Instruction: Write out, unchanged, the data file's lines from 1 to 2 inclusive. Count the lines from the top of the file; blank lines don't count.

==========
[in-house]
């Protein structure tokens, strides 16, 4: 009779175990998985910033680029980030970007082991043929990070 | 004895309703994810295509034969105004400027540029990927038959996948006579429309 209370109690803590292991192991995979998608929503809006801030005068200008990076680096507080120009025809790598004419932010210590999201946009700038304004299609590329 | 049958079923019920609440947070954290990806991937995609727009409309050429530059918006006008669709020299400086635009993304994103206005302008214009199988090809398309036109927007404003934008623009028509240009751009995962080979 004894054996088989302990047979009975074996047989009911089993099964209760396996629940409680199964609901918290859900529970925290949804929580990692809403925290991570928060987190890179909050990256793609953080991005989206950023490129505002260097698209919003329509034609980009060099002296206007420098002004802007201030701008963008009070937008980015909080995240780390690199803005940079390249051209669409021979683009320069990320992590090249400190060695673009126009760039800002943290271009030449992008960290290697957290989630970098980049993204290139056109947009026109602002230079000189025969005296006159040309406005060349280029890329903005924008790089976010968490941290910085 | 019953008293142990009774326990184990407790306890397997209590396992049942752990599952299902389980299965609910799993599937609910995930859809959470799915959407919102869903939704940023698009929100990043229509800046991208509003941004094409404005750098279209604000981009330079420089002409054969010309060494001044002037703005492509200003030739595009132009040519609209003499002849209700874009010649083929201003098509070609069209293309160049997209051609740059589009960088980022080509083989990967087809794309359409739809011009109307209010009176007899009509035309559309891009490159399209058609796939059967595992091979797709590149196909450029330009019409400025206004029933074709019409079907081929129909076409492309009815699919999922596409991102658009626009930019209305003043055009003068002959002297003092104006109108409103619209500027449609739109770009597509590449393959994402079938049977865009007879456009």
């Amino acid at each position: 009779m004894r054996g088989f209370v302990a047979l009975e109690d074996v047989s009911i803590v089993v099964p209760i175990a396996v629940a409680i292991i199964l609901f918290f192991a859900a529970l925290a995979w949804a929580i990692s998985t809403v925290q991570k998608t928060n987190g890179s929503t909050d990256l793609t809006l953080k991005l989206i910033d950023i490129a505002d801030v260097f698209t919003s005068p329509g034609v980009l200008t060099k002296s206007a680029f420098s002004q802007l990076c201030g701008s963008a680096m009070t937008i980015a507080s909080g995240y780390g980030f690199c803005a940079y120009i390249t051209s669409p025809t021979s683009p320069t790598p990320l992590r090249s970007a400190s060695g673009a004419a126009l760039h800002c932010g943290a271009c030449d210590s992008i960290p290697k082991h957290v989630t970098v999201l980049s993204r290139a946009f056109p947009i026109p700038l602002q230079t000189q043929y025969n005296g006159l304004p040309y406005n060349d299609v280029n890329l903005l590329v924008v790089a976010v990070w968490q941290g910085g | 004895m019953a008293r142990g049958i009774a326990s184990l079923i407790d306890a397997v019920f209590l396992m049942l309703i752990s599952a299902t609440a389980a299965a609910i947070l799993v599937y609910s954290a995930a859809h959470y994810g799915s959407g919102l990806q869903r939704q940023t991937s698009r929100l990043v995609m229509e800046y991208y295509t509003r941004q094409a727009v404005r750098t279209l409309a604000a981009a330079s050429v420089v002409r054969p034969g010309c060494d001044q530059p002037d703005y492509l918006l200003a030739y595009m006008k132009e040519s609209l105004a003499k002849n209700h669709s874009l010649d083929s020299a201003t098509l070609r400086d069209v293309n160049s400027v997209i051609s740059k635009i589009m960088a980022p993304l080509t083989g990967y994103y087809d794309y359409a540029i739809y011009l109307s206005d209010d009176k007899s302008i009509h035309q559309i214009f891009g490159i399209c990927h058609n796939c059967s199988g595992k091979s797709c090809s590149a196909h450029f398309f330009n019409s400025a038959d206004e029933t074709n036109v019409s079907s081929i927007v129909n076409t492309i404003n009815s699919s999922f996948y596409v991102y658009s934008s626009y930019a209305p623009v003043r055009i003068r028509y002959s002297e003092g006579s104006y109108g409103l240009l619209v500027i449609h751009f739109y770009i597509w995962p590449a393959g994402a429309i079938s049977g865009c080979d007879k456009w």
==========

[in-house]
């Protein structure tokens, strides 16, 4: 009779175990998985910033680029980030970007082991043929990070 | 004895309703994810295509034969105004400027540029990927038959996948006579429309 209370109690803590292991192991995979998608929503809006801030005068200008990076680096507080120009025809790598004419932010210590999201946009700038304004299609590329 | 049958079923019920609440947070954290990806991937995609727009409309050429530059918006006008669709020299400086635009993304994103206005302008214009199988090809398309036109927007404003934008623009028509240009751009995962080979 004894054996088989302990047979009975074996047989009911089993099964209760396996629940409680199964609901918290859900529970925290949804929580990692809403925290991570928060987190890179909050990256793609953080991005989206950023490129505002260097698209919003329509034609980009060099002296206007420098002004802007201030701008963008009070937008980015909080995240780390690199803005940079390249051209669409021979683009320069990320992590090249400190060695673009126009760039800002943290271009030449992008960290290697957290989630970098980049993204290139056109947009026109602002230079000189025969005296006159040309406005060349280029890329903005924008790089976010968490941290910085 | 019953008293142990009774326990184990407790306890397997209590396992049942752990599952299902389980299965609910799993599937609910995930859809959470799915959407919102869903939704940023698009929100990043229509800046991208509003941004094409404005750098279209604000981009330079420089002409054969010309060494001044002037703005492509200003030739595009132009040519609209003499002849209700874009010649083929201003098509070609069209293309160049997209051609740059589009960088980022080509083989990967087809794309359409739809011009109307209010009176007899009509035309559309891009490159399209058609796939059967595992091979797709590149196909450029330009019409400025206004029933074709019409079907081929129909076409492309009815699919999922596409991102658009626009930019209305003043055009003068002959002297003092104006109108409103619209500027449609739109770009597509590449393959994402079938049977865009007879456009």